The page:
One of the least attractive aspects of Mrs Thatcher's later years — and the main reason she was eventually so much hated by her own Cabinet — was the reign of terror imposed by the thuggish alliance between Thatcher, Ingham and Murdoch. Any colleague who displeased her would be done over by the Murdoch press with venom and savagery even while she pro- tested her admiration for the victim.

We have got rid of Thatcher and Ing- ham. Now the time has come to get rid of Murdoch. His pay-off was to be permitted, as an American citizen (albeit with an Australian accent), to own not only a gigantic slice of our national press, but also an effective monopoly in satellite televi- sion, making him the most influential and powerful person in Britain.

Never mind his detestation of our class system. I can see it must be annoying that in any English gathering (beyond his own, paid sycophants) the entire company col- lapses in laughter at his accent every time he opens his mouth, especially if he thinks he has something important to say. Our class system can look after itself.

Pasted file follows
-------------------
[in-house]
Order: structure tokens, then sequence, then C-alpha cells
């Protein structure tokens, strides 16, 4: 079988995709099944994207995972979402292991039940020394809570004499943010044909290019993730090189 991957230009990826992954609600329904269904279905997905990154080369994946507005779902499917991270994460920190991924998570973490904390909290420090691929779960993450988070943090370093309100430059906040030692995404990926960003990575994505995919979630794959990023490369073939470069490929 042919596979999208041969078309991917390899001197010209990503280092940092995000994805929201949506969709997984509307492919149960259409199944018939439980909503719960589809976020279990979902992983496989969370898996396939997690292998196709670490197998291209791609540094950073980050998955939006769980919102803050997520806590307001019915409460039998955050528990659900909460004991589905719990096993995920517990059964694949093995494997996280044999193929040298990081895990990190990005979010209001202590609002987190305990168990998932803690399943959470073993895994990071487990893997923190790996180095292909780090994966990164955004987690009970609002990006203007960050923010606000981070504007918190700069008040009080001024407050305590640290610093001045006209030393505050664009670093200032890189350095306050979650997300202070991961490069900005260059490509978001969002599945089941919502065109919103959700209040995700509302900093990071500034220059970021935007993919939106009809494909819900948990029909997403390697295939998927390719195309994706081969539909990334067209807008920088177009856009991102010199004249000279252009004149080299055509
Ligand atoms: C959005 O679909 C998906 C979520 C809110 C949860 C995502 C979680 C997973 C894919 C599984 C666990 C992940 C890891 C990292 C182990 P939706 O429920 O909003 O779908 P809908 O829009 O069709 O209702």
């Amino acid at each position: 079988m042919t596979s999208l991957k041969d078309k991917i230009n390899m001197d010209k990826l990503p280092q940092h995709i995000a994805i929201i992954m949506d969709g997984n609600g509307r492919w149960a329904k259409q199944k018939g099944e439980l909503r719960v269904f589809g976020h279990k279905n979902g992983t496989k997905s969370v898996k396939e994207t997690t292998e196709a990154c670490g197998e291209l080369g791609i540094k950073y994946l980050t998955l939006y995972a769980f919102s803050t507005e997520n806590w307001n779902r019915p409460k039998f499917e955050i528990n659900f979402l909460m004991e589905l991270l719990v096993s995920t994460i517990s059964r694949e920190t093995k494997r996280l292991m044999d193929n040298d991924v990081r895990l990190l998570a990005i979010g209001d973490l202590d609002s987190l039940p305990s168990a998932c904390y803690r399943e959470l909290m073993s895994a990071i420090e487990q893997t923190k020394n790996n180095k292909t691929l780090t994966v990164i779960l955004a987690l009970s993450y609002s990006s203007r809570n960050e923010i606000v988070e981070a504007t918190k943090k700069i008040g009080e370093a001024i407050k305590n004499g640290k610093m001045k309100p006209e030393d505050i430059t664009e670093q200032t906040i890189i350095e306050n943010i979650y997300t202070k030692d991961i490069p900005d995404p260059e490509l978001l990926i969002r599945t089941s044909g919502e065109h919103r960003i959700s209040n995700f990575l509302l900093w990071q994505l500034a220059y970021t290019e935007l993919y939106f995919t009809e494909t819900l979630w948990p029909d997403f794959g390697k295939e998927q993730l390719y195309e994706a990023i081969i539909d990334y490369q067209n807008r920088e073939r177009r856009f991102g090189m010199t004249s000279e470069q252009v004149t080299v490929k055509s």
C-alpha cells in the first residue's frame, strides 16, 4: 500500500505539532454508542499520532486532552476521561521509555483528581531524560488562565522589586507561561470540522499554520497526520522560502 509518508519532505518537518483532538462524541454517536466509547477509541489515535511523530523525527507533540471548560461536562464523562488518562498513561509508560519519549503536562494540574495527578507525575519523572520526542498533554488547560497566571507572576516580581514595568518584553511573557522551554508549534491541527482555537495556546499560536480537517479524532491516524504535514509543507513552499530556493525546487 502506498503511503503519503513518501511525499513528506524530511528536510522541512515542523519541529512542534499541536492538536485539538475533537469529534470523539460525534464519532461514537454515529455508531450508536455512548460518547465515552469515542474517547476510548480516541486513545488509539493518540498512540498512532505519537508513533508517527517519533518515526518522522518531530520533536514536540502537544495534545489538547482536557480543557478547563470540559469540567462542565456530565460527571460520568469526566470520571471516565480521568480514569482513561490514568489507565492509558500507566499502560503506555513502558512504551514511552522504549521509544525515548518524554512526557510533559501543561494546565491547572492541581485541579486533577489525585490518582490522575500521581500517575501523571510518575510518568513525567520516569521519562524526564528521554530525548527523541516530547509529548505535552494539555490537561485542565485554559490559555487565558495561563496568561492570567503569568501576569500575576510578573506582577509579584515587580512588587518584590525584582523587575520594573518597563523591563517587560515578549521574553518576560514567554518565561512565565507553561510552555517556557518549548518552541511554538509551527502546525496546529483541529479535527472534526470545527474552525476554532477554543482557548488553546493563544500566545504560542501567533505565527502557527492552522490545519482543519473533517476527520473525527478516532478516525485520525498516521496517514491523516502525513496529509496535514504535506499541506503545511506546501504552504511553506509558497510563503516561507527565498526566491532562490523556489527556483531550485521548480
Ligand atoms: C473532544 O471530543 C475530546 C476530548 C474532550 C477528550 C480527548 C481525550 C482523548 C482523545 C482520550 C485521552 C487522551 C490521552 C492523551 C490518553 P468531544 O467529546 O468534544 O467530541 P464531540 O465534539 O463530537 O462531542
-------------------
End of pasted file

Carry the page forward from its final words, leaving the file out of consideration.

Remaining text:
What he has now adopted is a sustained campaign against the monarchy and the royal family: 'A growing number of young people, by no means all on the political left, are [sic] also beginning to question the purpose of the monarchy, perhaps encour- aged to do so by the behaviour and lifestyles of too many of their royal con- temporaries,' intoned the Sunday Times. As I have shown, Murdoch's minions first discredit the royal family by bribes and invasion of privacy in the Sun and News of the World, then come over all pompous in the Sunday Times, even accusing their victims of 'posing for the tabloids'.

It will not do. Many of us feel exasper- ated with the monarchy and royal family from time to time, but when we wish to get rid of them, we will do it ourselves. We do not want an American financier with a silly accent making these decisions for us. I wish to see a simple Order in Council, under the monopoly legislation, requiring Murdoch to sell all his English newspapers forthwith. In mercy he may be allowed to keep his satellite television.